care because both Defendants denied Plaintiff treatment for
his neurological and medical issues resulting from a prior
brain surgery. Id. at 1-2. Plaintiff alleges
Defendants Michael Felder and J. Lewis possessed the
authority to inform Warden R. Fox of the denied medical care,
but because they failed to do so, they too violated his
Eighth Amendment rights to adequate medical care.
Id. at 4.
Plaintiff alleges Defendants J. Spaulding and Lt. Lee did not
read him his Miranda Rights when he received a Rules
Violation Report (“RVR”). Id. at 5-6.
Plaintiff alleges Defendant Balanon violated his Fourteenth
Amendment right to Due Process because Defendant Balanon did
not meet with Plaintiff before the RVR hearing and was not
present during the RVR hearing. Id. at 6. Plaintiff
alleges he is entitled to a staff assistant during
disciplinary hearings because he is developmentally disabled,
and his hearing, vision, and mobility is impaired.
Plaintiff alleges Defendants J. Spaulding, Doss, Spada, D.
Britton, and E. Spata violated the Americans with
Disabilities Act (“ADA”) by not using
“effective communication” because their
correspondence with Plaintiff was not in writing.
Id. at 7, 9, 12.
Plaintiff alleges Defendant Lee retaliated against him, in
violation of his First Amendment rights, by issuing an RVR to
Plaintiff because he wanted his Miranda Rights read and an
attorney present before a disciplinary hearing commenced.
Id. at 7.
Plaintiff alleges Defendants T. Camper, S. Perez, M. Hemenez,
L. Rabbon, and S. Spaulding violated his Eighth Amendment
right against excessive force. Id. at 8. Plaintiff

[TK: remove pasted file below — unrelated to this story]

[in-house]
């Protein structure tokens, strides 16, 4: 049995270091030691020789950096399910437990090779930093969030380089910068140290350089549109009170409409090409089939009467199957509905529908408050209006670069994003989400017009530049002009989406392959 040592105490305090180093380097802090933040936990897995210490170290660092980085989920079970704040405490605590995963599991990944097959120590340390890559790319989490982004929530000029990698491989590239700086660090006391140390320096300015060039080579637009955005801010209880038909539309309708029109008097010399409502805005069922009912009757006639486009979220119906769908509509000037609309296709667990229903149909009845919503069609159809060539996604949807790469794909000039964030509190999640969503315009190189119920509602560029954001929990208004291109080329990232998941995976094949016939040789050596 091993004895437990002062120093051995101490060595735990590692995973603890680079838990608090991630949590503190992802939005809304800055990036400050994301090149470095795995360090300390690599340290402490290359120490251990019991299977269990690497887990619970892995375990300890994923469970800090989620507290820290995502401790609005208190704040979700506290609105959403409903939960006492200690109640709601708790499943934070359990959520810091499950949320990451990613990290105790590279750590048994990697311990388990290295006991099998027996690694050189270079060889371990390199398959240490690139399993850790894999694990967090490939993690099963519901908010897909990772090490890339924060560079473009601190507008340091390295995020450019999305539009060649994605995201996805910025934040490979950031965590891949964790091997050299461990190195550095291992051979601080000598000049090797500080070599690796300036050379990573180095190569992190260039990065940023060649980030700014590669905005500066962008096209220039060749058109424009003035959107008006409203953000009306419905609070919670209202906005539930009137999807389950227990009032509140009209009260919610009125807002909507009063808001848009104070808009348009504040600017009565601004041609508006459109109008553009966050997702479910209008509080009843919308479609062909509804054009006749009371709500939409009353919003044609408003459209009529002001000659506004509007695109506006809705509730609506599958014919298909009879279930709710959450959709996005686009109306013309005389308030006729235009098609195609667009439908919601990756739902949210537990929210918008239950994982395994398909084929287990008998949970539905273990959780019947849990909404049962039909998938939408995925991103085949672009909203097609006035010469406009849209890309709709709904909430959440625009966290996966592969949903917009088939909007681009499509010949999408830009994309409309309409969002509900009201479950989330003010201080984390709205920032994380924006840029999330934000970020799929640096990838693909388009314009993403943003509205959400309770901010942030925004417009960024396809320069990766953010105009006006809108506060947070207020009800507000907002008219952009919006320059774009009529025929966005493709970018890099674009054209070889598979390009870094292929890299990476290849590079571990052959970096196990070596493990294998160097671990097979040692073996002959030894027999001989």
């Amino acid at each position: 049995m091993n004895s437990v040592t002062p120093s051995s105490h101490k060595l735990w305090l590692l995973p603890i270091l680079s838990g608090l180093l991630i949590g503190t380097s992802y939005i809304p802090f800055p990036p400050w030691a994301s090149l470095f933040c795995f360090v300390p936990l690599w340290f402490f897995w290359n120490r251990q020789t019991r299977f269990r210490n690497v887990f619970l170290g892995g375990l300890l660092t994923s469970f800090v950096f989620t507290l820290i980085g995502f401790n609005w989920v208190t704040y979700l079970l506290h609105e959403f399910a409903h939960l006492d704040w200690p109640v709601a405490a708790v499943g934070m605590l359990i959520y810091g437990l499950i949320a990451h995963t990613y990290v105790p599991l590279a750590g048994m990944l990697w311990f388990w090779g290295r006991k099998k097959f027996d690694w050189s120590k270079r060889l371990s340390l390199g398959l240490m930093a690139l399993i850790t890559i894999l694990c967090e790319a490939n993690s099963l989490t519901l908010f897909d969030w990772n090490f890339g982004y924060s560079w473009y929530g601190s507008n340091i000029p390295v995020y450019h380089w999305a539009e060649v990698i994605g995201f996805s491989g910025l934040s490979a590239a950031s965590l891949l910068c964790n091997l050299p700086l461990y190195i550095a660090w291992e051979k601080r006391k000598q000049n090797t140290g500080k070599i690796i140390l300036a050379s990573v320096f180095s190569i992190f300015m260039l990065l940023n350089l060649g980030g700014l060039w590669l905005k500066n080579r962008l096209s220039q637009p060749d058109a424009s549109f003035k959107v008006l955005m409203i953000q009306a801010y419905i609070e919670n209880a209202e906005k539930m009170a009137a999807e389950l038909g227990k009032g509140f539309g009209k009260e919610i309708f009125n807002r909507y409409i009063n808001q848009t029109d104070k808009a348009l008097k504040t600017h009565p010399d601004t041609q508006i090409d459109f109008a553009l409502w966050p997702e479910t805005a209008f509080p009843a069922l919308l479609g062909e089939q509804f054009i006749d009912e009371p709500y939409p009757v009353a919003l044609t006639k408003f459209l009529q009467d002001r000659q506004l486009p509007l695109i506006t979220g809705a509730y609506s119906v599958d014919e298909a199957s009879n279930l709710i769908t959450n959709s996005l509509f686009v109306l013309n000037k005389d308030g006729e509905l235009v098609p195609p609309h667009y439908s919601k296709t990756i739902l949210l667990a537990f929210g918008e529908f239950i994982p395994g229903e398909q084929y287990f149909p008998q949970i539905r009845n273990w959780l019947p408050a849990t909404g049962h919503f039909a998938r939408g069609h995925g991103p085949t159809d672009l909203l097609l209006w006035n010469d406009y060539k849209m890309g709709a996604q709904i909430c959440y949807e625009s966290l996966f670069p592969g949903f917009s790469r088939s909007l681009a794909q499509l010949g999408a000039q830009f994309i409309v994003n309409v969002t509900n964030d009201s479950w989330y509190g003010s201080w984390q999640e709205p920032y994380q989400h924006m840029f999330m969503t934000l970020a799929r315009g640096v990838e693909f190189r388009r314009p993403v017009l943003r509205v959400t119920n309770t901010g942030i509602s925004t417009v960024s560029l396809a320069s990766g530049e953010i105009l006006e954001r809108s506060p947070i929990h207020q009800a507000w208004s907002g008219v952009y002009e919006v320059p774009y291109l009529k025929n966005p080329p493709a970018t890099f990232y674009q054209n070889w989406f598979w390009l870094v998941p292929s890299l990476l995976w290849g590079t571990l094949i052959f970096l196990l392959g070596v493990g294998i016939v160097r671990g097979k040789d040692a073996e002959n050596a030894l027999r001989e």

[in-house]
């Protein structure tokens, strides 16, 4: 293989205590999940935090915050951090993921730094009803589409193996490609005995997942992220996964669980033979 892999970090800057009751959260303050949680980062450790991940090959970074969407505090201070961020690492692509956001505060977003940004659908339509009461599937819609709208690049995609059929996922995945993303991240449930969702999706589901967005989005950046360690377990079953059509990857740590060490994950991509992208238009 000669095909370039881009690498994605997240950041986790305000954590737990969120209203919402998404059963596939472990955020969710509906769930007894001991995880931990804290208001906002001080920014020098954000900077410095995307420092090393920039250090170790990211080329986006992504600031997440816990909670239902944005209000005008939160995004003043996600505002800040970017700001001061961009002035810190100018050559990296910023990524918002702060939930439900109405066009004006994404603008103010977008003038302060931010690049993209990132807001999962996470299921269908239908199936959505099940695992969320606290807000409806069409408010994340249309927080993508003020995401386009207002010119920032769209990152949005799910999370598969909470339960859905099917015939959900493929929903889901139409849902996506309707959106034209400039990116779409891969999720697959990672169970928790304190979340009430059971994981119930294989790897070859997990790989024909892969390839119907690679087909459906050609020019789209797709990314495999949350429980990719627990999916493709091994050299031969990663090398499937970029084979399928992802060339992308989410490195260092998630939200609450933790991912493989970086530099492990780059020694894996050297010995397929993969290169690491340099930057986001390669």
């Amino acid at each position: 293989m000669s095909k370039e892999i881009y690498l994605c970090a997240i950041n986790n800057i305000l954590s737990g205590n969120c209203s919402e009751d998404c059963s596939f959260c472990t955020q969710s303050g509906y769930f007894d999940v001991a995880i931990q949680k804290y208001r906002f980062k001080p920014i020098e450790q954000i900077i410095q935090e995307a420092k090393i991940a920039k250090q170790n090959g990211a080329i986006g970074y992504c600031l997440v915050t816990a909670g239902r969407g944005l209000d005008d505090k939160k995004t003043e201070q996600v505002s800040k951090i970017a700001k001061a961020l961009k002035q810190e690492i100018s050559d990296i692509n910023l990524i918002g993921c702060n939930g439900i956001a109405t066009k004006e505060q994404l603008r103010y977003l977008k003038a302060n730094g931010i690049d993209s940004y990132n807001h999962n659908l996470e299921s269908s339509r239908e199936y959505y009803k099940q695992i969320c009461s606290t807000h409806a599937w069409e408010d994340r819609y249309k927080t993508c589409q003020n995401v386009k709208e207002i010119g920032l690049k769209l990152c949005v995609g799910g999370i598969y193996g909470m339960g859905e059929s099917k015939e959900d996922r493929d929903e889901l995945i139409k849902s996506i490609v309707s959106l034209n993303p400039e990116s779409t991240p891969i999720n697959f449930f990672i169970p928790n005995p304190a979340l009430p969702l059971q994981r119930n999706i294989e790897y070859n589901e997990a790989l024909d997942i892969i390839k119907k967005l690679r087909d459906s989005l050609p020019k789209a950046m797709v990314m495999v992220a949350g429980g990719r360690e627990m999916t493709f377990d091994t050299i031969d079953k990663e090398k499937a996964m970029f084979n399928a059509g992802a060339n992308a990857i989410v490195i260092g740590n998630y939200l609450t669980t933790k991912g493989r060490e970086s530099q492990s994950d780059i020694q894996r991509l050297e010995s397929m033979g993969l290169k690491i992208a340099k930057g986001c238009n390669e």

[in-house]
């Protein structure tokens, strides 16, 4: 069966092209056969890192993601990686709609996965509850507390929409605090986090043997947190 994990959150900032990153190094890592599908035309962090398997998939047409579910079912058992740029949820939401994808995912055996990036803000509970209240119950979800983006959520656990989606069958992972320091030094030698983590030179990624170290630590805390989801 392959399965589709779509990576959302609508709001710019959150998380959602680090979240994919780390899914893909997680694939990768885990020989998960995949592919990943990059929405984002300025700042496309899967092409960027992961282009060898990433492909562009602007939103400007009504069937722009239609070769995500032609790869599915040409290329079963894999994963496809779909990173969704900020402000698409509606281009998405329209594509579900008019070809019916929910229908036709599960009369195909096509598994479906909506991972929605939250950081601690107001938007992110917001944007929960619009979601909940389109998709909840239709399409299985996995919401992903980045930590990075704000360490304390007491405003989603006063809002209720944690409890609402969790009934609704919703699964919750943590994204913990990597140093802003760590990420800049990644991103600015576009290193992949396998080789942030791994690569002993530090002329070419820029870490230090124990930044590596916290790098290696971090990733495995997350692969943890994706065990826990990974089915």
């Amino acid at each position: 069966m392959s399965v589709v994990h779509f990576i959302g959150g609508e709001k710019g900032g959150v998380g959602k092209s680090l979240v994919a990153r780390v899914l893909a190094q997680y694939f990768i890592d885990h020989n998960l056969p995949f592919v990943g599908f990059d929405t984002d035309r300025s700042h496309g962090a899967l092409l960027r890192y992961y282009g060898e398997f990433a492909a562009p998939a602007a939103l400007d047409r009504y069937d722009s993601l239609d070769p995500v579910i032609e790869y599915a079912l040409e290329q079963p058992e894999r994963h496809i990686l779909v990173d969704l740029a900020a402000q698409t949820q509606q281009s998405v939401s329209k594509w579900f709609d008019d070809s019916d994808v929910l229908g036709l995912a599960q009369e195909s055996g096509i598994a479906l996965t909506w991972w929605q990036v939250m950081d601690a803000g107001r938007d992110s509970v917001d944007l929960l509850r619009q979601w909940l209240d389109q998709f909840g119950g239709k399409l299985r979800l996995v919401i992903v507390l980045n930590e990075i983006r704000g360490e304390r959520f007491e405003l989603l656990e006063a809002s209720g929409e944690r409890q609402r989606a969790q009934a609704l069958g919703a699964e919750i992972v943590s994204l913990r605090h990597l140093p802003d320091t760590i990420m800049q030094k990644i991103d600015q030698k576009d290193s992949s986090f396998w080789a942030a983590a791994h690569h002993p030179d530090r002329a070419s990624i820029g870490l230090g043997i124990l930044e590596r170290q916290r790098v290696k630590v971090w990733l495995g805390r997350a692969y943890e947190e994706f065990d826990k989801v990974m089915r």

alleges while he was sitting up on a gurney and “for no
just cause, ” the Defendants attacked and assaulted
Plaintiff. Id. at 8-9. Plaintiff also alleges
“Asian nurse doe defendant” violated his Eighth
Amendment right against excessive force when the Doe
Defendant dropped his left knee on Plaintiff's hand,
shoved his right knee into Plaintiff's abdomen, and
threatened to push Plaintiff off the gurney. Id. at
8. Plaintiff claims he was instructed by the Department of
Justice to contact the Federal Bureau of Investigation, and
after completing an investigation, all
Defendants'employment with the California State Prison
were terminated. Id. at 10.
Plaintiff alleges Defendants C. Lacy, C. Burnett, F. Enyeart,
J. Vernon, M. Crum, and J. Kelly violated his Fourteenth
Amendment rights to due process when they did not respond to
his 602 grievance forms in a timely manner or provide
Plaintiff a notice of delay. Id. at 10.
Plaintiff alleges Defendant Baker violated his Eighth
Amendment rights when he threatened to physically assault
Plaintiff with handcuffs if Plaintiff left his hospital bed
again. Id. at 11. Plaintiff alleges he left his
hospital bed in the first place to use the restroom.
Plaintiff alleges Defendant D. Rodgers violated his
Fourteenth Amendment right to due process by falsifying an
RVR he issued to Plaintiff that stated he communicated with
Plaintiff in writing, although Defendant D. Rodgers is
“unable to produce the hand-written notes used at the
RVR hearing.” Id. at 12.
Plaintiff alleges his First Amendment rights were violated
because he was denied access to the law library, but does not
specifically name a ...